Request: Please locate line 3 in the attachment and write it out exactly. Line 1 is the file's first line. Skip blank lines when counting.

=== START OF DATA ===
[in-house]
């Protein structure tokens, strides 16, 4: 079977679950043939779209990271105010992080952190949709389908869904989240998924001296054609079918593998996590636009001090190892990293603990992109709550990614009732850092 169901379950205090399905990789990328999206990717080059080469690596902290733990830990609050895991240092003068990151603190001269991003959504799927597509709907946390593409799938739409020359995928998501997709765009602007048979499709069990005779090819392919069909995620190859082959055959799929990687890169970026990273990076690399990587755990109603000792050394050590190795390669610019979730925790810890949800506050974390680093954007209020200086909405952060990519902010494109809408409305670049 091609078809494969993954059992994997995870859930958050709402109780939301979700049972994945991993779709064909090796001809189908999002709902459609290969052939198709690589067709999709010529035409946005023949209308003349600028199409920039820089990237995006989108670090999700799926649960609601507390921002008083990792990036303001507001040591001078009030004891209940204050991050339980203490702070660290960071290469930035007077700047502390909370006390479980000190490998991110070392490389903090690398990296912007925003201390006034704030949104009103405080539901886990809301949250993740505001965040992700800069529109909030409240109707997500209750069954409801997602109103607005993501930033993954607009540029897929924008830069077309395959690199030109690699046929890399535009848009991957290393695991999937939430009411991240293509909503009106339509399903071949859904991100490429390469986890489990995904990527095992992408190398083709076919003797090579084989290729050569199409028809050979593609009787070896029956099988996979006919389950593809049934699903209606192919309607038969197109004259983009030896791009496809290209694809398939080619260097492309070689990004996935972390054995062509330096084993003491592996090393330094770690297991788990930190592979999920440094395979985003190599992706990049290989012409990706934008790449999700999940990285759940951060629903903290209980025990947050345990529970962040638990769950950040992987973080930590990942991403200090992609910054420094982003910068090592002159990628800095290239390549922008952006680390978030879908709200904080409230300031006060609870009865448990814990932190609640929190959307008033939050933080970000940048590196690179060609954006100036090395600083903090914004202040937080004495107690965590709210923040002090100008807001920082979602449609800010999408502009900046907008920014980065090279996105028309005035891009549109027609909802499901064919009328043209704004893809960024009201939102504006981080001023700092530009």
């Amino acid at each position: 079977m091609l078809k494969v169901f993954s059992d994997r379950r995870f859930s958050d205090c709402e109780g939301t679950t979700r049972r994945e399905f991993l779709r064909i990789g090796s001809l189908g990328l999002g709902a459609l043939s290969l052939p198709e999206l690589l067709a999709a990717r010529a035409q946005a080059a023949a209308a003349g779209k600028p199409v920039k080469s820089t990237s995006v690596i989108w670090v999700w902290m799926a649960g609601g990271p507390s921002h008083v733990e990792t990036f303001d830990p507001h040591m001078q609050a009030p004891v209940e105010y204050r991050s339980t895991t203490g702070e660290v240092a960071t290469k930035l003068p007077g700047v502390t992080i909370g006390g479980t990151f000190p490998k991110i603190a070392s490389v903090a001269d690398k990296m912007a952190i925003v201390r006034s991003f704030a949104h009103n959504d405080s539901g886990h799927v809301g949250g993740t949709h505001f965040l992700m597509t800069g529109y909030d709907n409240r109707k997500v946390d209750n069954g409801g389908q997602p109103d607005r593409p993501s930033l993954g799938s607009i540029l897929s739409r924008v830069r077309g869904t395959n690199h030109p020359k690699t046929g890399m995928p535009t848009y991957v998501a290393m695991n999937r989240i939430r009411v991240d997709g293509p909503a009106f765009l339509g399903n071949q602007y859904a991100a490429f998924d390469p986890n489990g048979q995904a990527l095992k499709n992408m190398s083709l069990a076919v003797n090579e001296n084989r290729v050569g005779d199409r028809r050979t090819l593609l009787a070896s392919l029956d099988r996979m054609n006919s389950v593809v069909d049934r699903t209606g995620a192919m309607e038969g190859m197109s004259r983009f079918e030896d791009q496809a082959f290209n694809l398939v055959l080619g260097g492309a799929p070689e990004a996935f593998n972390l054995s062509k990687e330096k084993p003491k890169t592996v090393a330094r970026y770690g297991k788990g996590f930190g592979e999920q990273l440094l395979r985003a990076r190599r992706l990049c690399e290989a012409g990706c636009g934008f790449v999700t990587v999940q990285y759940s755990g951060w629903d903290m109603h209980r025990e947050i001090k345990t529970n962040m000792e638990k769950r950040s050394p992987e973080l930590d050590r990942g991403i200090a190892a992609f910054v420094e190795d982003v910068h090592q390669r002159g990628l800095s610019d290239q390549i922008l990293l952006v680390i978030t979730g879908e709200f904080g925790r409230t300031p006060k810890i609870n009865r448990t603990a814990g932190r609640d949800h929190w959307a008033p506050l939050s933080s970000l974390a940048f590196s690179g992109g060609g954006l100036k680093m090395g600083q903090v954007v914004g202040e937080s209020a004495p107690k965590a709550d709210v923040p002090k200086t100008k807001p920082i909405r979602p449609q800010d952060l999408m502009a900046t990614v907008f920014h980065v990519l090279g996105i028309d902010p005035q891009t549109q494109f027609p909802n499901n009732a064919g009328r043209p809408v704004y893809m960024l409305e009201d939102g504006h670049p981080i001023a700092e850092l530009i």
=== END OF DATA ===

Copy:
């Amino acid at each position: 079977m091609l078809k494969v169901f993954s059992d994997r379950r995870f859930s958050d205090c709402e109780g939301t679950t979700r049972r994945e399905f991993l779709r064909i990789g090796s001809l189908g990328l999002g709902a459609l043939s290969l052939p198709e999206l690589l067709a999709a990717r010529a035409q946005a080059a023949a209308a003349g779209k600028p199409v920039k080469s820089t990237s995006v690596i989108w670090v999700w902290m799926a649960g609601g990271p507390s921002h008083v733990e990792t990036f303001d830990p507001h040591m001078q609050a009030p004891v209940e105010y204050r991050s339980t895991t203490g702070e660290v240092a960071t290469k930035l003068p007077g700047v502390t992080i909370g006390g479980t990151f000190p490998k991110i603190a070392s490389v903090a001269d690398k990296m912007a952190i925003v201390r006034s991003f704030a949104h009103n959504d405080s539901g886990h799927v809301g949250g993740t949709h505001f965040l992700m597509t800069g529109y909030d709907n409240r109707k997500v946390d209750n069954g409801g389908q997602p109103d607005r593409p993501s930033l993954g799938s607009i540029l897929s739409r924008v830069r077309g869904t395959n690199h030109p020359k690699t046929g890399m995928p535009t848009y991957v998501a290393m695991n999937r989240i939430r009411v991240d997709g293509p909503a009106f765009l339509g399903n071949q602007y859904a991100a490429f998924d390469p986890n489990g048979q995904a990527l095992k499709n992408m190398s083709l069990a076919v003797n090579e001296n084989r290729v050569g005779d199409r028809r050979t090819l593609l009787a070896s392919l029956d099988r996979m054609n006919s389950v593809v069909d049934r699903t209606g995620a192919m309607e038969g190859m197109s004259r983009f079918e030896d791009q496809a082959f290209n694809l398939v055959l080619g260097g492309a799929p070689e990004a996935f593998n972390l054995s062509k990687e330096k084993p003491k890169t592996v090393a330094r970026y770690g297991k788990g996590f930190g592979e999920q990273l440094l395979r985003a990076r190599r992706l990049c690399e290989a012409g990706c636009g934008f790449v999700t990587v999940q990285y759940s755990g951060w629903d903290m109603h209980r025990e947050i001090k345990t529970n962040m000792e638990k769950r950040s050394p992987e973080l930590d050590r990942g991403i200090a190892a992609f910054v420094e190795d982003v910068h090592q390669r002159g990628l800095s610019d290239q390549i922008l990293l952006v680390i978030t979730g879908e709200f904080g925790r409230t300031p006060k810890i609870n009865r448990t603990a814990g932190r609640d949800h929190w959307a008033p506050l939050s933080s970000l974390a940048f590196s690179g992109g060609g954006l100036k680093m090395g600083q903090v954007v914004g202040e937080s209020a004495p107690k965590a709550d709210v923040p002090k200086t100008k807001p920082i909405r979602p449609q800010d952060l999408m502009a900046t990614v907008f920014h980065v990519l090279g996105i028309d902010p005035q891009t549109q494109f027609p909802n499901n009732a064919g009328r043209p809408v704004y893809m960024l409305e009201d939102g504006h670049p981080i001023a700092e850092l530009i």